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What a couple of weeks it has been!  Did I mention my aching bones?  I’m sure I have…

On the plus side, what this week has demonstrated to me, more than anything else, is just how much I enjoy this current, for want of better word, lifestyle.  I mean, make no mistake, there have been moments – sometimes scary – when dangling off a bit of scenery by fingertips trying to find just one… more… dimmer damnit!  – when the thought of what things might have been like if I had done the PhD after all cross my mind.  And I consider whether it was really worth it getting out of bed at quarter to seven this morning in order to spend the next fourteen hours carrying cable and finding patch information while underneath me bodies are hacked to pieces and betrayals are unleashed and the forces of nature are tampered with in cruel and unexpected ways (in the name of drama) – because let’s face it, cool as all this is, do I really have to be hanging off a lighting bridge trying to rig the seventh strobe of the day to appreciate it?  Really?

But oddly enough, now that it’s all over – until, that is, previews are finished and it’s onto the follow spots – I feel oddly uplifted by the whole thing.  (Nothing like a speedy escape to alter perspective.)  With my technician hat on, I can’t help but feel that I have been part of something truly stonking, and while you will not catch me so overtly culpable as to say what it is, there’s probably enough information in this blog to deduce without too much effort…

Not only am I immensely proud to have spent the last two weeks working on this particular play, but working for such nice people is a true pleasure.  Sure, for two weeks straight I’ve dreamt of… oh… dimmers, cabling, rigging, focusing, plotting, patching, fault finding, tripped circuits, steel wire rope, voltages, series and parallel circuits and of course, but how can we forget, bloody stupid bloody LED bloody batons.  But no sooner did I escape and get on the bus to, of all places, St. Pancras station to catch the train to Camber Sands, than the notebook came out and just started going a bit bonkers.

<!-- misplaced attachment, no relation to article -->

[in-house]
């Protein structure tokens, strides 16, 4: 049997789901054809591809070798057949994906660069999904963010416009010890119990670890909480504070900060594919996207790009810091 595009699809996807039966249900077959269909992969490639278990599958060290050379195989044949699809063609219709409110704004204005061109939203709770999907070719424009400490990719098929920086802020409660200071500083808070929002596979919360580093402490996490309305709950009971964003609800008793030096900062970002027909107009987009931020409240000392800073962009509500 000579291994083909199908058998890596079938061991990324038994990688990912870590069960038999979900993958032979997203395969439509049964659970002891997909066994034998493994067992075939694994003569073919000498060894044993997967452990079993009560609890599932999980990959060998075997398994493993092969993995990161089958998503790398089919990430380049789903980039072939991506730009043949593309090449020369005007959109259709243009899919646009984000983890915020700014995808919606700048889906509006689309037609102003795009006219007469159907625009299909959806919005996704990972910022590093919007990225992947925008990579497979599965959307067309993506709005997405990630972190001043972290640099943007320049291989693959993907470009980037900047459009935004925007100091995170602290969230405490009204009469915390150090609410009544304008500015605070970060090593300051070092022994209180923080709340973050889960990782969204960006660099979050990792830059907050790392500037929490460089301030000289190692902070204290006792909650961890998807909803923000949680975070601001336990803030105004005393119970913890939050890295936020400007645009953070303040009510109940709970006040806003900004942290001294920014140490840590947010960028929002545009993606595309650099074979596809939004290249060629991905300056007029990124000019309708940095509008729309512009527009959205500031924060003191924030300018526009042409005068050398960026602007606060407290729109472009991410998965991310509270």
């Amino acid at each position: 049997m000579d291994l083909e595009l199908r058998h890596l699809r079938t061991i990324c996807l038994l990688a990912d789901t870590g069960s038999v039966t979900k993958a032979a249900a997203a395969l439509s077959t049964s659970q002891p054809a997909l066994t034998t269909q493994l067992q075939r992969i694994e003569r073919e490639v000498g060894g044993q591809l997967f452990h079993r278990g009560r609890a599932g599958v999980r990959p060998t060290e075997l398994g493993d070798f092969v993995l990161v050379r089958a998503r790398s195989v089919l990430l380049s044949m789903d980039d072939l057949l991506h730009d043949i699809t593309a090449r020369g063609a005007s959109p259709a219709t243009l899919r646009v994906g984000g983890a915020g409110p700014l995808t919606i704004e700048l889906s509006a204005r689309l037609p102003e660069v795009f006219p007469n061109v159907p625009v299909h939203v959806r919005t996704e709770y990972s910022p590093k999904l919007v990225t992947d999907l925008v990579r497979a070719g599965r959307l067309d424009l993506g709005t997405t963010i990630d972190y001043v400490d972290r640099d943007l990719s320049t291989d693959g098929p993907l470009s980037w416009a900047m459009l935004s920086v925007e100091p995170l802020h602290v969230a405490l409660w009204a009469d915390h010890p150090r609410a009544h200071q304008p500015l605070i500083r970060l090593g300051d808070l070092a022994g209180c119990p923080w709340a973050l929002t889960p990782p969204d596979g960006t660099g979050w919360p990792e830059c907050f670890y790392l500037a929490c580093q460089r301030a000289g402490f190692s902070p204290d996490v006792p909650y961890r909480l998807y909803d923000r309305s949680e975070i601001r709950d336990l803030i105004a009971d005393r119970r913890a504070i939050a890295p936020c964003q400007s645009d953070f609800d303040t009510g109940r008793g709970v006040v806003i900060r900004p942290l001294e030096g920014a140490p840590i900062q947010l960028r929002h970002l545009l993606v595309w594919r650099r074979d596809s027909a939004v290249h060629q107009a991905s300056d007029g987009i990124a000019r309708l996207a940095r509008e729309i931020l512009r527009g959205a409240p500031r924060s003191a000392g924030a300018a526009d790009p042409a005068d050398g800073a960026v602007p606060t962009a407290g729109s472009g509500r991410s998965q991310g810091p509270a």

Lighting, you see, serves as my down-time from writing.  It’s a period of paid employment, of busy distraction, of noise and event and adventure, which allows the whole novel thing to stew at the back of the brain for a while.  Likewise, writing is the time in which I recover from the physical distress of rigging or mental pain of designing – make no mistake, two jobs I love, but also two jobs which are utterly draining.  Switching between the two on short notice can be tricky – in the theatre I’m Cat, and my mission is to seek hard power and spanners and check the dip switches on the snow machine – and trying to reboot the brain half an hour later back into Kate, novelist with a sound grasp of narrative relevance – isn’t always so easy, and I can often tangle the two.  (Going to the Derby Alt. Literary Festival after 4 hours sleep and two weeks of solid rigging was a particularly poor example of this failure.)

But once I’m out of the theatre – proper out, with only the odd evening call or so – it’s a delight to wake up and realise that all the narrative difficulties I left two weeks ago have kinda been fixed in the back of my mind, and I know exactly where I’m going and how to get there.  The world seems a little bigger, a little brighter, full of new and interesting things, and two weeks of not writing during a stint in the theatre is almost immediately followed by a surge of text.  Its an exhilarating feeling, and brings me back to the initial theme of this post…

… I love my job…